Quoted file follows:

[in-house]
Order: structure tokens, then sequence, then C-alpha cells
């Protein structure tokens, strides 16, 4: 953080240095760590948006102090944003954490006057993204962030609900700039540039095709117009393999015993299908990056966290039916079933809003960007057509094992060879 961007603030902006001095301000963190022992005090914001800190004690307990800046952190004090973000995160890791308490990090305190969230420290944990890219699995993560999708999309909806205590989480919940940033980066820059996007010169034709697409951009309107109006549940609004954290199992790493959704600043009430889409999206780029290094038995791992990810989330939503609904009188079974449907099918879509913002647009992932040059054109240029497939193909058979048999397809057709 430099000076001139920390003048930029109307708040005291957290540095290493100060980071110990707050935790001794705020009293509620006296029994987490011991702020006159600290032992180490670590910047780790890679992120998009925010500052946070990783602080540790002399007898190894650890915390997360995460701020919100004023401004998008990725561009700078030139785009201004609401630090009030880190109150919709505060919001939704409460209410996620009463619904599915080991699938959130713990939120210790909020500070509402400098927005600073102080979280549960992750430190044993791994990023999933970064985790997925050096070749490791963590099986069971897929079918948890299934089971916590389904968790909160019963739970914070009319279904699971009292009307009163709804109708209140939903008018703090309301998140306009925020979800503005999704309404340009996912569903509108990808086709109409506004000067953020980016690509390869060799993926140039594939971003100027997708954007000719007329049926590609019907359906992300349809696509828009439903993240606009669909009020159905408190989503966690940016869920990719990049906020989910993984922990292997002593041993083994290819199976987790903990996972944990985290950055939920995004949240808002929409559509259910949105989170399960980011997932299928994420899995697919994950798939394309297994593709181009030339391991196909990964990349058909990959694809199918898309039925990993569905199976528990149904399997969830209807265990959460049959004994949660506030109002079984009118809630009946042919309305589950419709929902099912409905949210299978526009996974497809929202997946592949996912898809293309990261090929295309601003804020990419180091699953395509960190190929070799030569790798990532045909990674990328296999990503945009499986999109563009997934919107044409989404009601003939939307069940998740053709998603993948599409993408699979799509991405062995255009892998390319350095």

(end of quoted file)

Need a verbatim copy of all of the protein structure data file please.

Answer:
[in-house]
Order: structure tokens, then sequence, then C-alpha cells
């Protein structure tokens, strides 16, 4: 953080240095760590948006102090944003954490006057993204962030609900700039540039095709117009393999015993299908990056966290039916079933809003960007057509094992060879 961007603030902006001095301000963190022992005090914001800190004690307990800046952190004090973000995160890791308490990090305190969230420290944990890219699995993560999708999309909806205590989480919940940033980066820059996007010169034709697409951009309107109006549940609004954290199992790493959704600043009430889409999206780029290094038995791992990810989330939503609904009188079974449907099918879509913002647009992932040059054109240029497939193909058979048999397809057709 430099000076001139920390003048930029109307708040005291957290540095290493100060980071110990707050935790001794705020009293509620006296029994987490011991702020006159600290032992180490670590910047780790890679992120998009925010500052946070990783602080540790002399007898190894650890915390997360995460701020919100004023401004998008990725561009700078030139785009201004609401630090009030880190109150919709505060919001939704409460209410996620009463619904599915080991699938959130713990939120210790909020500070509402400098927005600073102080979280549960992750430190044993791994990023999933970064985790997925050096070749490791963590099986069971897929079918948890299934089971916590389904968790909160019963739970914070009319279904699971009292009307009163709804109708209140939903008018703090309301998140306009925020979800503005999704309404340009996912569903509108990808086709109409506004000067953020980016690509390869060799993926140039594939971003100027997708954007000719007329049926590609019907359906992300349809696509828009439903993240606009669909009020159905408190989503966690940016869920990719990049906020989910993984922990292997002593041993083994290819199976987790903990996972944990985290950055939920995004949240808002929409559509259910949105989170399960980011997932299928994420899995697919994950798939394309297994593709181009030339391991196909990964990349058909990959694809199918898309039925990993569905199976528990149904399997969830209807265990959460049959004994949660506030109002079984009118809630009946042919309305589950419709929902099912409905949210299978526009996974497809929202997946592949996912898809293309990261090929295309601003804020990419180091699953395509960190190929070799030569790798990532045909990674990328296999990503945009499986999109563009997934919107044409989404009601003939939307069940998740053709998603993948599409993408699979799509991405062995255009892998390319350095």